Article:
The FCA has today set out a hardline approach to inducements and conflicts of interest which severely restricts when advice firms can make a profit from provider payments.
In March, Money Marketing revealed the regulator was planning to clamp down on advice firms who make a profit from provider payments for services such as adviser training, conferences and seminars.
The FCA’s guidelines, published this morning, set out in detail how its inducements rules apply in a series of different circumstances.
In an interview with Money Marketing, FCA director of long-term savings and pensions Nick Poyntz-Wright said the rules also cover payments to support services firms.
Here, we look at how the regulator is looking to tackle a series of practices employed by advice firms to boost their balance sheets.
The FCA says payments for the provision of adviser training are acceptable but only to reimburse the “reasonable associated costs” incurred by the advice firm.
Example: The FCA cites an advice firm which sought a contribution from a life insurer towards the cost of organising a training workshop for its advisers. It says the contribution requested by the advice firm was “disproportionately high” and went beyond the reimbursement of the “reasonable costs” incurred by the firm.
Conferences and seminars
A provider can make a contribution to conferences and seminars only if the payment is reasonable and proportionate to its participation, and its staff are playing an “active role”. This means the provider should be presenting to advisers at the event rather than just “networking”.
Again, any payments should only cover the “relevant costs” incurred by the advice firm.
Example: The FCA says one insurer was guilty of making “excessive payments” to an advice firm to take part in its annual conference. It says the payments did not reflect the time and sessions at the conference when the insurer’s staff were likely to play an active role, which involved having a presentation stand at the conference and co-hosting a dinner for advisers.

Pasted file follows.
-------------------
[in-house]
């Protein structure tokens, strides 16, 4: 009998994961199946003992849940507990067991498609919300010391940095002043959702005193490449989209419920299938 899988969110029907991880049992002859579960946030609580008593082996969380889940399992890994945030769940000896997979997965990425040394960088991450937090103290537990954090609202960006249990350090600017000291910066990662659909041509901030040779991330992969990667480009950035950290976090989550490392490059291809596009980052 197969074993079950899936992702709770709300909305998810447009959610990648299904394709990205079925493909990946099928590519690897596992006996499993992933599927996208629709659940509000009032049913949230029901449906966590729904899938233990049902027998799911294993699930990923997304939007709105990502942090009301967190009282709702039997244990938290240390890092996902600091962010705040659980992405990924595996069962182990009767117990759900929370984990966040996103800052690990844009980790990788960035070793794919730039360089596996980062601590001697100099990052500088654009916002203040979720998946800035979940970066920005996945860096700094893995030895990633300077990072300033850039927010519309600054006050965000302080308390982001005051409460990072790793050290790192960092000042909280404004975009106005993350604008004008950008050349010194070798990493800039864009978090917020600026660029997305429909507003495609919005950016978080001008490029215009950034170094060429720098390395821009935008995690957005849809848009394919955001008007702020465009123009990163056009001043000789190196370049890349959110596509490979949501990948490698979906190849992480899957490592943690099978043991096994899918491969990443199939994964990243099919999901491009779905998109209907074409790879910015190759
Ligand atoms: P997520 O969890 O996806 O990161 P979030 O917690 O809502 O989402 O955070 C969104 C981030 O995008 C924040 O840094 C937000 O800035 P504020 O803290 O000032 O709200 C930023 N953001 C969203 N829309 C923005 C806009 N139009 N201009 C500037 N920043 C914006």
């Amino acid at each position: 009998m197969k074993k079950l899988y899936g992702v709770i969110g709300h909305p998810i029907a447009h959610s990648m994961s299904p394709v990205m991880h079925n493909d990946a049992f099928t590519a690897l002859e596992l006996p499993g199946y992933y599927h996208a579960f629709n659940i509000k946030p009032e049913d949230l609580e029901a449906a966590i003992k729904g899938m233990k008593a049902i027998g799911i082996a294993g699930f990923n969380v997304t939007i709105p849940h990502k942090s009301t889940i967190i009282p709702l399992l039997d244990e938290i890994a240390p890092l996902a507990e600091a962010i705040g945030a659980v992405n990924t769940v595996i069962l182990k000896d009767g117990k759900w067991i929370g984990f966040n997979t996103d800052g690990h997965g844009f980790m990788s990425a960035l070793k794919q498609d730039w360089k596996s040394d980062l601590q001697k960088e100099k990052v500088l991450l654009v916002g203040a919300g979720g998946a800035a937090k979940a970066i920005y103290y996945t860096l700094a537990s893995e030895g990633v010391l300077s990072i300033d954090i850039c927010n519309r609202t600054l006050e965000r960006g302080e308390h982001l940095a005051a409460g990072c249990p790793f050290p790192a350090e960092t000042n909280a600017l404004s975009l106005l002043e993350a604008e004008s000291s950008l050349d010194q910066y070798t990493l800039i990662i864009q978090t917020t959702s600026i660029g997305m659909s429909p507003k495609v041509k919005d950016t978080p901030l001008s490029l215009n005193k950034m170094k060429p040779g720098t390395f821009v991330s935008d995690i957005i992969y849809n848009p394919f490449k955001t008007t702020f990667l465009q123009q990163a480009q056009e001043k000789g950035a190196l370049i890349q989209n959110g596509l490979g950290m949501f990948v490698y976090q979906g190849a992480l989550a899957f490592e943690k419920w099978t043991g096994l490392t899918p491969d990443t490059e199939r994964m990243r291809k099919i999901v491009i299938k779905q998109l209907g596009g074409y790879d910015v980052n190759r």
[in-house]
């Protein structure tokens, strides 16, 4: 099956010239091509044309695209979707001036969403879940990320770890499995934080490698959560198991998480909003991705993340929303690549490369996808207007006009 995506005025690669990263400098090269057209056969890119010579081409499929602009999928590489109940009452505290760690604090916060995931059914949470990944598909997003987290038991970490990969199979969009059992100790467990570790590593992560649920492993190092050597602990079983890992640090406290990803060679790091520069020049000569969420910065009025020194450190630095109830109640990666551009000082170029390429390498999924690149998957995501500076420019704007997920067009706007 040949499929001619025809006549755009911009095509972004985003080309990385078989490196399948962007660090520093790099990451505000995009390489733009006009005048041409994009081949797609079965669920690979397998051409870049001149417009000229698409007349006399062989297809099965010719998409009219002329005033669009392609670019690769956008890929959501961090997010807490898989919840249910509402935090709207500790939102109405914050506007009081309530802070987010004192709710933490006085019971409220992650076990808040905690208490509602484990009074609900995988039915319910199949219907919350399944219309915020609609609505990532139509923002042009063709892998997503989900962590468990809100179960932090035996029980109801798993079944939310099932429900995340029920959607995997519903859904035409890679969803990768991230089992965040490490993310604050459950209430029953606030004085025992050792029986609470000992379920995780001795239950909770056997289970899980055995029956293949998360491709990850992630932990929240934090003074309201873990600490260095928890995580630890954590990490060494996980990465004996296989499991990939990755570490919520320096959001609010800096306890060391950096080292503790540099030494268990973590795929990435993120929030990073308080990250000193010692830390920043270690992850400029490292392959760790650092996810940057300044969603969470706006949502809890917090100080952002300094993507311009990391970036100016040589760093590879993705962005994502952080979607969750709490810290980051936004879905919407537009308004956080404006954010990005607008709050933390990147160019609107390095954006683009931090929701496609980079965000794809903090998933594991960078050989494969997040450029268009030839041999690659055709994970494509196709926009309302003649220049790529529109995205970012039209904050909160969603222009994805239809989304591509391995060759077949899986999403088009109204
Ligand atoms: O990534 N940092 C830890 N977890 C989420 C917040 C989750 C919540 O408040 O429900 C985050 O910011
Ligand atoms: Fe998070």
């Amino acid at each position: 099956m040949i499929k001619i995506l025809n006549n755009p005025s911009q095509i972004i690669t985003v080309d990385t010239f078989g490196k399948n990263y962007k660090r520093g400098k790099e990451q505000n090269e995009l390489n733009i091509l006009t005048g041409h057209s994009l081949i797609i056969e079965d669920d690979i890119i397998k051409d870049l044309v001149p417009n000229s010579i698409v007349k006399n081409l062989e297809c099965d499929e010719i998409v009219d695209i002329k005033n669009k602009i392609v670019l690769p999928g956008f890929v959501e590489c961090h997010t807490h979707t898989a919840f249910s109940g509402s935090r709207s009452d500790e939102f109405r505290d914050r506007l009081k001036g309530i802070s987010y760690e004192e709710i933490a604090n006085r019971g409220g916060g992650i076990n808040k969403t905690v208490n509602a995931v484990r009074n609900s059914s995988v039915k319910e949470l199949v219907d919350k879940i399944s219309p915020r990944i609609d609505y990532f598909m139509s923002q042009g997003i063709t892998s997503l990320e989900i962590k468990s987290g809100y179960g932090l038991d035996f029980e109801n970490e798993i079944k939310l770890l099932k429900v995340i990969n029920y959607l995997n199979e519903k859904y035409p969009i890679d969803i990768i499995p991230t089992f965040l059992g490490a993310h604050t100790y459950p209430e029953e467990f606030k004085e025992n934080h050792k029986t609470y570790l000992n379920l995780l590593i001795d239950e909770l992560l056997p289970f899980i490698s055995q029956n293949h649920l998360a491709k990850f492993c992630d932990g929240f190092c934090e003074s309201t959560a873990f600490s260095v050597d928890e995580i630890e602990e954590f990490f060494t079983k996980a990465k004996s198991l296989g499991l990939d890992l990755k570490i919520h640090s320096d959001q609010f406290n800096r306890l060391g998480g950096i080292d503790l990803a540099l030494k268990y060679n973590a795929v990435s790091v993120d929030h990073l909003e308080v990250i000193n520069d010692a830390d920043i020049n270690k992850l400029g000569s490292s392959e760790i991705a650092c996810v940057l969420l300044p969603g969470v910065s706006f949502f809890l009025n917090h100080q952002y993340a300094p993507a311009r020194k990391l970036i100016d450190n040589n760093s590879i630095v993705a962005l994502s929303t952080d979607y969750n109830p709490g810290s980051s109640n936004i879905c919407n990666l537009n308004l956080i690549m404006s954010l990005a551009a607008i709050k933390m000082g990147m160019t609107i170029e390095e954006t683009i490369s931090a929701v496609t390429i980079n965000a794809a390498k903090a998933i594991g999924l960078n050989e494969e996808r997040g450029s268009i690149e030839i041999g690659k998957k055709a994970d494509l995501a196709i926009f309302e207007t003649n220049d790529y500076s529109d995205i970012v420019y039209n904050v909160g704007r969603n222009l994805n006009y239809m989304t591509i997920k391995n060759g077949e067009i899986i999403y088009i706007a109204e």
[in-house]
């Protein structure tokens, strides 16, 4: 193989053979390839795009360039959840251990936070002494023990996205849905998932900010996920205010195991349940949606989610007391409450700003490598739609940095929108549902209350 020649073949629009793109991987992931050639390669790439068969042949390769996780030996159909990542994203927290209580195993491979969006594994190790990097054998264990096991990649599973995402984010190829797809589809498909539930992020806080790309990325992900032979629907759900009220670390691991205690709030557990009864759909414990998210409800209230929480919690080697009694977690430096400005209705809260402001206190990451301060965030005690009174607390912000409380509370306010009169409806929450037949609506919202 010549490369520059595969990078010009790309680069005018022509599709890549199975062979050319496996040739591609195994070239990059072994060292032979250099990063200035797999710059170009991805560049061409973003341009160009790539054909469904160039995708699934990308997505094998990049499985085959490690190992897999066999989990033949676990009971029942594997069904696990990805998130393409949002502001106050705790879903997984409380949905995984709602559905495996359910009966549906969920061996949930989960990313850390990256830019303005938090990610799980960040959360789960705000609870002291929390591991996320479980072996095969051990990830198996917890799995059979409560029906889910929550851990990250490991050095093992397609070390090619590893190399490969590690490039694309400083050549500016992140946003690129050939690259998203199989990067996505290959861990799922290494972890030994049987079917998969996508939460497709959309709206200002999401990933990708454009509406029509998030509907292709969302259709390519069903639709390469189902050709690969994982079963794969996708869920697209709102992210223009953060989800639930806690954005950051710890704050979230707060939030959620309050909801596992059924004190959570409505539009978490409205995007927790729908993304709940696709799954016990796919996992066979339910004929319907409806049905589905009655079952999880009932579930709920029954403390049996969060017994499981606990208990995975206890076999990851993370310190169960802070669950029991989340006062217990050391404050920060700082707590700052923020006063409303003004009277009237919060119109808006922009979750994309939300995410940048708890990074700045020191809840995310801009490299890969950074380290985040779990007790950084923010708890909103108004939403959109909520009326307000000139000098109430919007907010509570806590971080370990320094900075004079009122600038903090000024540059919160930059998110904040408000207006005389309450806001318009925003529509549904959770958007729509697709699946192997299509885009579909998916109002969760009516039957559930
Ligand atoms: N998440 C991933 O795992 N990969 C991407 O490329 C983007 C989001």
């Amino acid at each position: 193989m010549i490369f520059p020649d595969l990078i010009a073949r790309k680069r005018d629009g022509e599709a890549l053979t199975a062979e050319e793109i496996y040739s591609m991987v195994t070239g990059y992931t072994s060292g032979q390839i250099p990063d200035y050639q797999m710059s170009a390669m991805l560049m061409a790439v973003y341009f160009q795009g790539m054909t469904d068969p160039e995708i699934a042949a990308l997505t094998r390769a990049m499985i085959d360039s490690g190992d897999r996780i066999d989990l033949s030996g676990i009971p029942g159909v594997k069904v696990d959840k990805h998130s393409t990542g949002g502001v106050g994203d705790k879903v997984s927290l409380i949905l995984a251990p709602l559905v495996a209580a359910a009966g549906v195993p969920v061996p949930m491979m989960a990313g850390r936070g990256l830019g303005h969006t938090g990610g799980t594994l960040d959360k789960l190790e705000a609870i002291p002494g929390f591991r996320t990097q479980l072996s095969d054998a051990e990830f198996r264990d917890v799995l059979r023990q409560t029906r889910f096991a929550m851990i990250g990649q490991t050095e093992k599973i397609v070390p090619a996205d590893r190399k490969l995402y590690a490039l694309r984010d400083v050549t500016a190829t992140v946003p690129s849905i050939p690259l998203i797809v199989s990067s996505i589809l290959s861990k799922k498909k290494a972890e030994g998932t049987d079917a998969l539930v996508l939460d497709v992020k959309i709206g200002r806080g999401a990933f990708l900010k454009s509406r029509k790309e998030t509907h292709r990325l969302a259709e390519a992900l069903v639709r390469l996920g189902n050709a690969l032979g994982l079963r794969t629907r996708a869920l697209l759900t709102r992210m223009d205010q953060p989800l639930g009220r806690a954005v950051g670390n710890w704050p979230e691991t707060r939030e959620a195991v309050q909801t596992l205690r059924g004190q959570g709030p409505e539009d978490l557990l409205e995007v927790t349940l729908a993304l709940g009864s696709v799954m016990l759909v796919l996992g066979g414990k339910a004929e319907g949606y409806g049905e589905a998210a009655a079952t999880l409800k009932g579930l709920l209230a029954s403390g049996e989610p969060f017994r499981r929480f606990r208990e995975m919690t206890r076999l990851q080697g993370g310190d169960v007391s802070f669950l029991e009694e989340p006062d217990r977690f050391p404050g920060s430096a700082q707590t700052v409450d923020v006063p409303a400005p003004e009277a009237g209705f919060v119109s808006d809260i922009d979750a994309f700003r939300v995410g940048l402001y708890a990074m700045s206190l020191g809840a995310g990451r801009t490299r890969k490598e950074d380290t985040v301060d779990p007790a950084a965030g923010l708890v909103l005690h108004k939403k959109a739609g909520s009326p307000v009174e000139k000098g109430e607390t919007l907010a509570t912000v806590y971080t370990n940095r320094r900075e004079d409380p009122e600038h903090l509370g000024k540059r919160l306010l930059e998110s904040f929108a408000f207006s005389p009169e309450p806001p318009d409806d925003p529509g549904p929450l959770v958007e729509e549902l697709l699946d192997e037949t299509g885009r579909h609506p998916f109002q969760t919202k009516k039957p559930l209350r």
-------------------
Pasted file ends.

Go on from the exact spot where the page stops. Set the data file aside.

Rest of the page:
The FCA says providers are allowed to provide hospitality of a “reasonable value” to advice firms. It says both providers and advice firms should have a “clearly defined policy” to determine what is “reasonable” in this area.
Example: The FCA says in some instances advice firms looked to secure “sponsorship” of events, some of which were held overseas and included advisers’ spouses or partners, which meant insurers were picking up a “significant proportion” of the overall costs of arranging the events, rather than making a “reasonable and proportionate” contribution.
Advice firms are allowed to make a profit from the placement of provider promotions but only at the “market rate”. It says this could be linked to what they might have to pay to a relevant trade publication, such as Money Marketing, for a financial promotion aimed at their target market.
Where any profit is made, even at the market rate, the FCA says advice firms will need to be able to show how this has been derived and why it does not cause a conflict of interest.
Example: The FCA says in some instances providers were determining the market rate based on “what everyone else had to pay to the advice firm”. It says this often led to “sizeable payments” resulting in the potential for firms to put their commercial interests above their customers’ interests.
Meetings with advice firms
The regulator says its review identified agreements under which advice firms charged providers for regular and structured meetings with their senior management team.
It says these payments have “clear potential” to cause the advice firm to put its commercial interests ahead of the best interests of its customers by recommending the products of providers who are willing to pay for these meetings.
An FCA spokesman says while these payments are allowed, the advice firm would need to be able to demonstrate that the conflict of interest has been properly managed.
Management information, data and services
Advice firms can make profit by selling MI, but the FCA says the existence of a profit margin risks increasing the potential for conflicts of interest. Furthermore, it says it will be difficult for firms to show they are not making a “significant profit” from these activities because it is difficult to establish a market rate for this information.
The regulator suggests one way for firms to be sure they are managing conflicts of interest effectively would be to restrict payments for this information to the cost incurred in producing it.